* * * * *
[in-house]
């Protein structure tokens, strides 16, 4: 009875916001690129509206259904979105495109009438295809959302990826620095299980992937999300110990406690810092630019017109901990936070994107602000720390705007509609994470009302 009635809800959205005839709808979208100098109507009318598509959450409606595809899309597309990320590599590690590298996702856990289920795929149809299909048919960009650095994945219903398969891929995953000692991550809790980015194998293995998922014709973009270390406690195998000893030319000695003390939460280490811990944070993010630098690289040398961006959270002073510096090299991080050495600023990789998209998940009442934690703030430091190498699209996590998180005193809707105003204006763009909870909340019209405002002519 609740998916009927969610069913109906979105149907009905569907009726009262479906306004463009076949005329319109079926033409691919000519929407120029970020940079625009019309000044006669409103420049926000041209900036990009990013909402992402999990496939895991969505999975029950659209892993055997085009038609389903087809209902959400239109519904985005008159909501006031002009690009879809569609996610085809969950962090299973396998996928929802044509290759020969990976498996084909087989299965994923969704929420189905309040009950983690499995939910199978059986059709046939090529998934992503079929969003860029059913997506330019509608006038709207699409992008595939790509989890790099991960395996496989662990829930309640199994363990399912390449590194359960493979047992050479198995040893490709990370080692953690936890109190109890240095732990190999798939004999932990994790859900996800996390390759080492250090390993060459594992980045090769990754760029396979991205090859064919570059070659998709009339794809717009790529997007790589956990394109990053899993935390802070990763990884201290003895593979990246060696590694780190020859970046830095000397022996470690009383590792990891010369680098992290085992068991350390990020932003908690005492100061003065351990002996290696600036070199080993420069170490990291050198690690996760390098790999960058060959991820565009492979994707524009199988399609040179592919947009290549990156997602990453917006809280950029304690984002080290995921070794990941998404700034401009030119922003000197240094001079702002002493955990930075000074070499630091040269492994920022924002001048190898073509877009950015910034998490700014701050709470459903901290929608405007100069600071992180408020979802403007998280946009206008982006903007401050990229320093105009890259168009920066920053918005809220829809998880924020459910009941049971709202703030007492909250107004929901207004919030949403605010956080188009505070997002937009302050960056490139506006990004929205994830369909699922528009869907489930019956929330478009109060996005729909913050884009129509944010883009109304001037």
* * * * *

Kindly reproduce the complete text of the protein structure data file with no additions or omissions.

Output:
[in-house]
């Protein structure tokens, strides 16, 4: 009875916001690129509206259904979105495109009438295809959302990826620095299980992937999300110990406690810092630019017109901990936070994107602000720390705007509609994470009302 009635809800959205005839709808979208100098109507009318598509959450409606595809899309597309990320590599590690590298996702856990289920795929149809299909048919960009650095994945219903398969891929995953000692991550809790980015194998293995998922014709973009270390406690195998000893030319000695003390939460280490811990944070993010630098690289040398961006959270002073510096090299991080050495600023990789998209998940009442934690703030430091190498699209996590998180005193809707105003204006763009909870909340019209405002002519 609740998916009927969610069913109906979105149907009905569907009726009262479906306004463009076949005329319109079926033409691919000519929407120029970020940079625009019309000044006669409103420049926000041209900036990009990013909402992402999990496939895991969505999975029950659209892993055997085009038609389903087809209902959400239109519904985005008159909501006031002009690009879809569609996610085809969950962090299973396998996928929802044509290759020969990976498996084909087989299965994923969704929420189905309040009950983690499995939910199978059986059709046939090529998934992503079929969003860029059913997506330019509608006038709207699409992008595939790509989890790099991960395996496989662990829930309640199994363990399912390449590194359960493979047992050479198995040893490709990370080692953690936890109190109890240095732990190999798939004999932990994790859900996800996390390759080492250090390993060459594992980045090769990754760029396979991205090859064919570059070659998709009339794809717009790529997007790589956990394109990053899993935390802070990763990884201290003895593979990246060696590694780190020859970046830095000397022996470690009383590792990891010369680098992290085992068991350390990020932003908690005492100061003065351990002996290696600036070199080993420069170490990291050198690690996760390098790999960058060959991820565009492979994707524009199988399609040179592919947009290549990156997602990453917006809280950029304690984002080290995921070794990941998404700034401009030119922003000197240094001079702002002493955990930075000074070499630091040269492994920022924002001048190898073509877009950015910034998490700014701050709470459903901290929608405007100069600071992180408020979802403007998280946009206008982006903007401050990229320093105009890259168009920066920053918005809220829809998880924020459910009941049971709202703030007492909250107004929901207004919030949403605010956080188009505070997002937009302050960056490139506006990004929205994830369909699922528009869907489930019956929330478009109060996005729909913050884009129509944010883009109304001037």